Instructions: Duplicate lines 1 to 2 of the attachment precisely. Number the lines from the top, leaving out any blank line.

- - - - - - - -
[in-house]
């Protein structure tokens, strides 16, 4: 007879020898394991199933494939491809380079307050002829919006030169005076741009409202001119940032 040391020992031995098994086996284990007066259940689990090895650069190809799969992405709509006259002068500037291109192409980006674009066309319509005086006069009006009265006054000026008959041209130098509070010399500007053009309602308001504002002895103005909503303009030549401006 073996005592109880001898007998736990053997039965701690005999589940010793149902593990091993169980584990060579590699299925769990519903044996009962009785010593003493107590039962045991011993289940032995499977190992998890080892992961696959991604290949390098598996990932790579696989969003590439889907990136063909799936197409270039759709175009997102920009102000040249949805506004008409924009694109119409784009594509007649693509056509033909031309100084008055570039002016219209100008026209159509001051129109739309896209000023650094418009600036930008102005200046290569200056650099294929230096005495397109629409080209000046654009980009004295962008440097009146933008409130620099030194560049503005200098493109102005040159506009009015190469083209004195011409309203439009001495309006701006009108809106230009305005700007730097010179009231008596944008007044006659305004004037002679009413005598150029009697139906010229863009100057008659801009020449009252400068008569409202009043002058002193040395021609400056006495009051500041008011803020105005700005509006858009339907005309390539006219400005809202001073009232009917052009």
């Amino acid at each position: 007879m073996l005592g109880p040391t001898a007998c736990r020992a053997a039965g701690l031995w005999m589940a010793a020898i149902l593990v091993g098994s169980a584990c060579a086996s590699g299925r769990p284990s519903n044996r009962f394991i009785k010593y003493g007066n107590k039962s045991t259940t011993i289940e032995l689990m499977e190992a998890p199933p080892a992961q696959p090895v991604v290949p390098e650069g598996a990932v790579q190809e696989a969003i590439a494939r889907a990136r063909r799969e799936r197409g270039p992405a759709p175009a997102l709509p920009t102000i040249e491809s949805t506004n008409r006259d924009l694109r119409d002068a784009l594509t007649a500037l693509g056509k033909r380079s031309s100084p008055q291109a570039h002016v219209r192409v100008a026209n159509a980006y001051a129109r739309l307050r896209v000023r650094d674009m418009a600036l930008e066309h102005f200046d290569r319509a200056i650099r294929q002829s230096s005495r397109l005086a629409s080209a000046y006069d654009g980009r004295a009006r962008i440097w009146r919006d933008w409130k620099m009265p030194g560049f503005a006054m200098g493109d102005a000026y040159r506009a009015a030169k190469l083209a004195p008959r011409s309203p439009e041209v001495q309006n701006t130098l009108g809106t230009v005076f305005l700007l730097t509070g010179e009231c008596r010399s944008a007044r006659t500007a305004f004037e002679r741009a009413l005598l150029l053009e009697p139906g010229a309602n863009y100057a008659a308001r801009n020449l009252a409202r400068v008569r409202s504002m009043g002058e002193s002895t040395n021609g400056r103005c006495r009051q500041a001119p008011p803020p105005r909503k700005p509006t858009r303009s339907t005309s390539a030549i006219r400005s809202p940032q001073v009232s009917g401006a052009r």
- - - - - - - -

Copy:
[in-house]
């Protein structure tokens, strides 16, 4: 007879020898394991199933494939491809380079307050002829919006030169005076741009409202001119940032 040391020992031995098994086996284990007066259940689990090895650069190809799969992405709509006259002068500037291109192409980006674009066309319509005086006069009006009265006054000026008959041209130098509070010399500007053009309602308001504002002895103005909503303009030549401006 073996005592109880001898007998736990053997039965701690005999589940010793149902593990091993169980584990060579590699299925769990519903044996009962009785010593003493107590039962045991011993289940032995499977190992998890080892992961696959991604290949390098598996990932790579696989969003590439889907990136063909799936197409270039759709175009997102920009102000040249949805506004008409924009694109119409784009594509007649693509056509033909031309100084008055570039002016219209100008026209159509001051129109739309896209000023650094418009600036930008102005200046290569200056650099294929230096005495397109629409080209000046654009980009004295962008440097009146933008409130620099030194560049503005200098493109102005040159506009009015190469083209004195011409309203439009001495309006701006009108809106230009305005700007730097010179009231008596944008007044006659305004004037002679009413005598150029009697139906010229863009100057008659801009020449009252400068008569409202009043002058002193040395021609400056006495009051500041008011803020105005700005509006858009339907005309390539006219400005809202001073009232009917052009």